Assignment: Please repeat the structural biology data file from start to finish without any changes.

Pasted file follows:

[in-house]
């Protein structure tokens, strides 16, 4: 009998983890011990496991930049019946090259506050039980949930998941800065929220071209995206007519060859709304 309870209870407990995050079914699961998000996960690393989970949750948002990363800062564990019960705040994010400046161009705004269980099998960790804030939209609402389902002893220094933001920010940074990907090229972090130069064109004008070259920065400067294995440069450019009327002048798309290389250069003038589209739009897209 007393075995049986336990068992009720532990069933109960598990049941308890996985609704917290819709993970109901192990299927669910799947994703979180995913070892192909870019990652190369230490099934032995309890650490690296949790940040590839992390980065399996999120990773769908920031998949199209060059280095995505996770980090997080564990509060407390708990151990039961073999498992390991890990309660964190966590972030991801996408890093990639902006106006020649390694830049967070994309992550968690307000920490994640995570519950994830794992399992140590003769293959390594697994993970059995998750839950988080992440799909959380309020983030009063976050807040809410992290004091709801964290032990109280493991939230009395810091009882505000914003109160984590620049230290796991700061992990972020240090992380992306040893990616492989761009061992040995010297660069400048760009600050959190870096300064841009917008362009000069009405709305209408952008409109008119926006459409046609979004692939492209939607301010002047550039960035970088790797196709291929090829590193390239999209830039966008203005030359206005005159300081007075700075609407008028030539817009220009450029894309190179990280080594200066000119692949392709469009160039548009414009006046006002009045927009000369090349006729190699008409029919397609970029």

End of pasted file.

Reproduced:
[in-house]
């Protein structure tokens, strides 16, 4: 009998983890011990496991930049019946090259506050039980949930998941800065929220071209995206007519060859709304 309870209870407990995050079914699961998000996960690393989970949750948002990363800062564990019960705040994010400046161009705004269980099998960790804030939209609402389902002893220094933001920010940074990907090229972090130069064109004008070259920065400067294995440069450019009327002048798309290389250069003038589209739009897209 007393075995049986336990068992009720532990069933109960598990049941308890996985609704917290819709993970109901192990299927669910799947994703979180995913070892192909870019990652190369230490099934032995309890650490690296949790940040590839992390980065399996999120990773769908920031998949199209060059280095995505996770980090997080564990509060407390708990151990039961073999498992390991890990309660964190966590972030991801996408890093990639902006106006020649390694830049967070994309992550968690307000920490994640995570519950994830794992399992140590003769293959390594697994993970059995998750839950988080992440799909959380309020983030009063976050807040809410992290004091709801964290032990109280493991939230009395810091009882505000914003109160984590620049230290796991700061992990972020240090992380992306040893990616492989761009061992040995010297660069400048760009600050959190870096300064841009917008362009000069009405709305209408952008409109008119926006459409046609979004692939492209939607301010002047550039960035970088790797196709291929090829590193390239999209830039966008203005030359206005005159300081007075700075609407008028030539817009220009450029894309190179990280080594200066000119692949392709469009160039548009414009006046006002009045927009000369090349006729190699008409029919397609970029």